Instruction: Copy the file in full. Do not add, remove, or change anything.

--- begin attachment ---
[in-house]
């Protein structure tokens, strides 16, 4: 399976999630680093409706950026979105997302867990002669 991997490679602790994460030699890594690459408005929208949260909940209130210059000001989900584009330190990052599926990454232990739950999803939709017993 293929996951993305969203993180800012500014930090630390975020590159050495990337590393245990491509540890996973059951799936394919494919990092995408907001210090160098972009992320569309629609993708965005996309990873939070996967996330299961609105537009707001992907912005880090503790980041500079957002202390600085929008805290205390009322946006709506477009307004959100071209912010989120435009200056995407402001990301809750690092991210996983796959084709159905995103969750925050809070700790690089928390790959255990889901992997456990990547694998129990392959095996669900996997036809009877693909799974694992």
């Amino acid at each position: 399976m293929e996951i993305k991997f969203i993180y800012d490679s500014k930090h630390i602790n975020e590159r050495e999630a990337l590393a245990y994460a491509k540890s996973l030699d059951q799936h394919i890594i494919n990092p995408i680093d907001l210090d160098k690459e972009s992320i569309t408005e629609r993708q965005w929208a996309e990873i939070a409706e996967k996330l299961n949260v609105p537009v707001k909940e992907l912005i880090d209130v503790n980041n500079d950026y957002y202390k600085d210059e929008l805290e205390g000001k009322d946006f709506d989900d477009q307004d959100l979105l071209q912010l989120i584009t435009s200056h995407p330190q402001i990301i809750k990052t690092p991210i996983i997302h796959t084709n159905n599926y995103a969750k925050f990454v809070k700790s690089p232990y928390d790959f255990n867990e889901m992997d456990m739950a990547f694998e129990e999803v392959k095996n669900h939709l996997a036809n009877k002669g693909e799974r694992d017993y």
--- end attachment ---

[in-house]
């Protein structure tokens, strides 16, 4: 399976999630680093409706950026979105997302867990002669 991997490679602790994460030699890594690459408005929208949260909940209130210059000001989900584009330190990052599926990454232990739950999803939709017993 293929996951993305969203993180800012500014930090630390975020590159050495990337590393245990491509540890996973059951799936394919494919990092995408907001210090160098972009992320569309629609993708965005996309990873939070996967996330299961609105537009707001992907912005880090503790980041500079957002202390600085929008805290205390009322946006709506477009307004959100071209912010989120435009200056995407402001990301809750690092991210996983796959084709159905995103969750925050809070700790690089928390790959255990889901992997456990990547694998129990392959095996669900996997036809009877693909799974694992």
């Amino acid at each position: 399976m293929e996951i993305k991997f969203i993180y800012d490679s500014k930090h630390i602790n975020e590159r050495e999630a990337l590393a245990y994460a491509k540890s996973l030699d059951q799936h394919i890594i494919n990092p995408i680093d907001l210090d160098k690459e972009s992320i569309t408005e629609r993708q965005w929208a996309e990873i939070a409706e996967k996330l299961n949260v609105p537009v707001k909940e992907l912005i880090d209130v503790n980041n500079d950026y957002y202390k600085d210059e929008l805290e205390g000001k009322d946006f709506d989900d477009q307004d959100l979105l071209q912010l989120i584009t435009s200056h995407p330190q402001i990301i809750k990052t690092p991210i996983i997302h796959t084709n159905n599926y995103a969750k925050f990454v809070k700790s690089p232990y928390d790959f255990n867990e889901m992997d456990m739950a990547f694998e129990e999803v392959k095996n669900h939709l996997a036809n009877k002669g693909e799974r694992d017993y």